McFarland Clinic

Stay Safe This Summer

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May 31, 2011

People choose to bike for a variety of reasons. Biking provides an alternative, more affordable mode of transportation, a great way to get healthy exercise, can relieve traffic congestion, reduce pollution and increase the livability of a community. Whether you bike to work or for recreation, wearing a helmet and obeying traffic laws can help greatly reduce the risk of bicycle related injuries and fatalities.

“I see a lot of bike related injuries come through the ER, especially since Ames is a college town,” says McFarland Clinic Emergency Room physician, Jonathan Burns, DO. “Injuries can range from traumatic scrapes, lacerations and abrasions that can be very painful to clean up to head injuries,” adds Dr. Burns.
Each year more than 500,000 people in the US are treated in emergency departments, with more than 700 people that die due to bicycle-related injuries (Centers for Disease Control and Prevention).
Of the bike related injuries treated, the most serious are head injuries, like concussions and skull fractures, and extremity injuries such as broken collarbones. The more we learn about concussions, the more we have realized they aren’t as benign as we once thought. A concussion can lead to many other problems and be very expensive to treat.
Education can be a powerful tool in changing behavior and improving safety. I see a lot of injuries that are preventable, says Dr. Burns, following the rules of the road and wearing a helmet can help prevent injuries from happening. The bike shops in town are great at helping select a helmet that fits correctly and is appropriate for your needs.
According to the Pedestrian and Bicycle Information Center, wearing a helmet can reduce the risk of head injury by 85% and severe brain injury by 88%.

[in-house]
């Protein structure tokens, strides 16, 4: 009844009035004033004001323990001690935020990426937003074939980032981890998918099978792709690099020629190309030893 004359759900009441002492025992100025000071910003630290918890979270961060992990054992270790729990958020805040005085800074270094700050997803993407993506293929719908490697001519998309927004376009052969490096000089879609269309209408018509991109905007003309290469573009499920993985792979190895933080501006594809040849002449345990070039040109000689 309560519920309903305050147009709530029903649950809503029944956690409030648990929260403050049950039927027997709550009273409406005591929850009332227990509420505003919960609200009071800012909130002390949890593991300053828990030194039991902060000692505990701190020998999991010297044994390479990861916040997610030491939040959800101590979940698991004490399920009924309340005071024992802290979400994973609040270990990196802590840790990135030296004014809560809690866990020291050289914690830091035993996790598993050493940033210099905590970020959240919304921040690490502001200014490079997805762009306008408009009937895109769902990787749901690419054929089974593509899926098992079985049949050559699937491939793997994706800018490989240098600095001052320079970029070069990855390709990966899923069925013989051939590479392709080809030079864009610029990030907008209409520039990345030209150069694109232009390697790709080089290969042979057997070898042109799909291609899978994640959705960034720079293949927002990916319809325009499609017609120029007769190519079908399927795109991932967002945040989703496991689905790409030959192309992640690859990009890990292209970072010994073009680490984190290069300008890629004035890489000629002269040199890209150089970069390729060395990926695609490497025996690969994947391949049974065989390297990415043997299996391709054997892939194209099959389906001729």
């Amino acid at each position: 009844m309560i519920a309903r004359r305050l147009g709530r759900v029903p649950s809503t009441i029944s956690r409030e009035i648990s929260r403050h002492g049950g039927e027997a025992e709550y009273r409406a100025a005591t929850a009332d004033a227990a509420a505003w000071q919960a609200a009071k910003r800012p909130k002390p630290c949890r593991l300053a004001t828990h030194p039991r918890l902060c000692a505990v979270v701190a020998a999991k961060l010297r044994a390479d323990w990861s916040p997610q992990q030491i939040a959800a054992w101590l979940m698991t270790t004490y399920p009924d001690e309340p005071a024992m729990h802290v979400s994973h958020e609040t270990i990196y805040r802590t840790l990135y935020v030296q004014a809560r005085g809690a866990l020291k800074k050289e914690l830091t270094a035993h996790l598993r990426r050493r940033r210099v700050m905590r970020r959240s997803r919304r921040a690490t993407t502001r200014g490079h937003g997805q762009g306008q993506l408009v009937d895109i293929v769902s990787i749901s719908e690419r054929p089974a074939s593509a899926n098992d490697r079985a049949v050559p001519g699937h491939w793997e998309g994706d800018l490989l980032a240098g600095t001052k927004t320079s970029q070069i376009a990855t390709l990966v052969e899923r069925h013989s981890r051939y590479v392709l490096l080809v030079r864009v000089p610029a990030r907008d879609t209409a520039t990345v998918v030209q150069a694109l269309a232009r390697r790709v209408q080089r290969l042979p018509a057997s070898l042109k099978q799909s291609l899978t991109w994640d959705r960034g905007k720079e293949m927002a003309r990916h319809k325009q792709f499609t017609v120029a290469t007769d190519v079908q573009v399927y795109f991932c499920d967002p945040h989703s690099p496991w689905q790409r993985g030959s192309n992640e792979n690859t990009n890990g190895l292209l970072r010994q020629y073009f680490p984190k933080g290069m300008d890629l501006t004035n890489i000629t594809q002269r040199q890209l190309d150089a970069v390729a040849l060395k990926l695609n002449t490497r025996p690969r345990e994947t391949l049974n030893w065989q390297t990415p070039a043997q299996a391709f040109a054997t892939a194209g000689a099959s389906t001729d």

“Everyone should wear a helmet all the time – even on short trips,” says Dr. Burns, “slow speed injuries can have worse outcomes for children and older adults. Set an example for your children by wearing a helmet when you ride your bike.”
 It is important to seek medical help after an accident if there was a loss of consciousness, the person seems confused, is vomiting persistently or if they can’t pass the mom and dad test, meaning they just don’t look right.
Construction of a bike helmet must pass the requirements created by the US Consumer Product Safety Act. All helmets undergo rigorous testing to be approved for sale. A helmet contains three parts: liners, cage and straps. The liner is made of high impact foam that offers a crush zone. The cage and liner protects from direct impact and prevents the helmet from splitting.
“Helmets are good for one impact only,” says Dr. Burns. “If you have fallen or been in a crash the integrity of the foam is compromised. Be sure to replace your helmet.”
Learn more about the McFarland Clinic Emergency Medicine Department located at the Mary Greely Medical Center. If you are experiencing an emergency, dial 911 or go to the nearest emergency room.
To learn more about head injuries, bike injury statistics and related topics, check out the following learning centers and articles on our online health library:

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